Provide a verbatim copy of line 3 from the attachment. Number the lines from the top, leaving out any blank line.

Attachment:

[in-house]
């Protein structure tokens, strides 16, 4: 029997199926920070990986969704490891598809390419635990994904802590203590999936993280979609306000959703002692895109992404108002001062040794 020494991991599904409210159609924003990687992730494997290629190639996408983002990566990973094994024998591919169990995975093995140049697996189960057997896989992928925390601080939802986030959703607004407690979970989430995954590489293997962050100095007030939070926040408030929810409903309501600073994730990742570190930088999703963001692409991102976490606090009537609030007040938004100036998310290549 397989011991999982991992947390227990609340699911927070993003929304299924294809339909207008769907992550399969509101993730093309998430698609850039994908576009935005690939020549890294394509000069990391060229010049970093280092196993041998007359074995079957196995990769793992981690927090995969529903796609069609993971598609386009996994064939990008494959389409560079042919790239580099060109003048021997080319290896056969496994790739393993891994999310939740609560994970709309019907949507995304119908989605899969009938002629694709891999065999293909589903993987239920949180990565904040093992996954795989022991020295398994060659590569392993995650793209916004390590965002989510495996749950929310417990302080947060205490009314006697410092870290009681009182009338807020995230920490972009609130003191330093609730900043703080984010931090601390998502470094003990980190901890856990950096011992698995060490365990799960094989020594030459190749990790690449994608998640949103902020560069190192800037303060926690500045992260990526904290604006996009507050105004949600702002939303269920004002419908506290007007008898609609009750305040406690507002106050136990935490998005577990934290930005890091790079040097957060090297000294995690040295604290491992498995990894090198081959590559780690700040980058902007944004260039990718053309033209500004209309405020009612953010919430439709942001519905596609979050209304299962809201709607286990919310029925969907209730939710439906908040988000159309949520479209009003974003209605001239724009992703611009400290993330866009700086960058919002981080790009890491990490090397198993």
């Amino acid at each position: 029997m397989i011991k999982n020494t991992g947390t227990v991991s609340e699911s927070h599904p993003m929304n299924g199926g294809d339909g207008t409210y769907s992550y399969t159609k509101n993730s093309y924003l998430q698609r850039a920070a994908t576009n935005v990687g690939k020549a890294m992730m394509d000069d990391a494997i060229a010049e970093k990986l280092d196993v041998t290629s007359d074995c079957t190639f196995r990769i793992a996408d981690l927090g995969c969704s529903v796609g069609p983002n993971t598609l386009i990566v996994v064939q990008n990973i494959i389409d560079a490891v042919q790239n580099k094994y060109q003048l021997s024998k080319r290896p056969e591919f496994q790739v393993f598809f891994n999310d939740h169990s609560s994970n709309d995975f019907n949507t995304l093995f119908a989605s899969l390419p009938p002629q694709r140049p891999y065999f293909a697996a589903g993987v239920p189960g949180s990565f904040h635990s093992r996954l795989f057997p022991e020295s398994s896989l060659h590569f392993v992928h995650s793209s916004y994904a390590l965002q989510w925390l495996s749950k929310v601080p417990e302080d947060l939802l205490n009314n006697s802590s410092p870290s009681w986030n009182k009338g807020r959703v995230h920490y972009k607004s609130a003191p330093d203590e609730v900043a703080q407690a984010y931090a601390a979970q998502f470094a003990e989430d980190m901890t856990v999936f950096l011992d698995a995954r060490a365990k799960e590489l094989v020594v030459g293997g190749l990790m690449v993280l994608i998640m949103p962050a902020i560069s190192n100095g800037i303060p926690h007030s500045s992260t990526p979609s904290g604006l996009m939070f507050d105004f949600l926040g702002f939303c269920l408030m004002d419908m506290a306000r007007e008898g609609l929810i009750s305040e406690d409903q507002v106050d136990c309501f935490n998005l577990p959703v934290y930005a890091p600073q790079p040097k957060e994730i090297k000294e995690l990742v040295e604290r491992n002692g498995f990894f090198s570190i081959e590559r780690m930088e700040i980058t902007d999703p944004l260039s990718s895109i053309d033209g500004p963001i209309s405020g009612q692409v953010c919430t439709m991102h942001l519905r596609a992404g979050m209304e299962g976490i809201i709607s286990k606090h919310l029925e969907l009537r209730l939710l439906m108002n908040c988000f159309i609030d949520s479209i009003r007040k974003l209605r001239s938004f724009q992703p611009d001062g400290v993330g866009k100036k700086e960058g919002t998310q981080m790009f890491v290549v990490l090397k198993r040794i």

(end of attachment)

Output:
């Amino acid at each position: 029997m397989i011991k999982n020494t991992g947390t227990v991991s609340e699911s927070h599904p993003m929304n299924g199926g294809d339909g207008t409210y769907s992550y399969t159609k509101n993730s093309y924003l998430q698609r850039a920070a994908t576009n935005v990687g690939k020549a890294m992730m394509d000069d990391a494997i060229a010049e970093k990986l280092d196993v041998t290629s007359d074995c079957t190639f196995r990769i793992a996408d981690l927090g995969c969704s529903v796609g069609p983002n993971t598609l386009i990566v996994v064939q990008n990973i494959i389409d560079a490891v042919q790239n580099k094994y060109q003048l021997s024998k080319r290896p056969e591919f496994q790739v393993f598809f891994n999310d939740h169990s609560s994970n709309d995975f019907n949507t995304l093995f119908a989605s899969l390419p009938p002629q694709r140049p891999y065999f293909a697996a589903g993987v239920p189960g949180s990565f904040h635990s093992r996954l795989f057997p022991e020295s398994s896989l060659h590569f392993v992928h995650s793209s916004y994904a390590l965002q989510w925390l495996s749950k929310v601080p417990e302080d947060l939802l205490n009314n006697s802590s410092p870290s009681w986030n009182k009338g807020r959703v995230h920490y972009k607004s609130a003191p330093d203590e609730v900043a703080q407690a984010y931090a601390a979970q998502f470094a003990e989430d980190m901890t856990v999936f950096l011992d698995a995954r060490a365990k799960e590489l094989v020594v030459g293997g190749l990790m690449v993280l994608i998640m949103p962050a902020i560069s190192n100095g800037i303060p926690h007030s500045s992260t990526p979609s904290g604006l996009m939070f507050d105004f949600l926040g702002f939303c269920l408030m004002d419908m506290a306000r007007e008898g609609l929810i009750s305040e406690d409903q507002v106050d136990c309501f935490n998005l577990p959703v934290y930005a890091p600073q790079p040097k957060e994730i090297k000294e995690l990742v040295e604290r491992n002692g498995f990894f090198s570190i081959e590559r780690m930088e700040i980058t902007d999703p944004l260039s990718s895109i053309d033209g500004p963001i209309s405020g009612q692409v953010c919430t439709m991102h942001l519905r596609a992404g979050m209304e299962g976490i809201i709607s286990k606090h919310l029925e969907l009537r209730l939710l439906m108002n908040c988000f159309i609030d949520s479209i009003r007040k974003l209605r001239s938004f724009q992703p611009d001062g400290v993330g866009k100036k700086e960058g919002t998310q981080m790009f890491v290549v990490l090397k198993r040794i």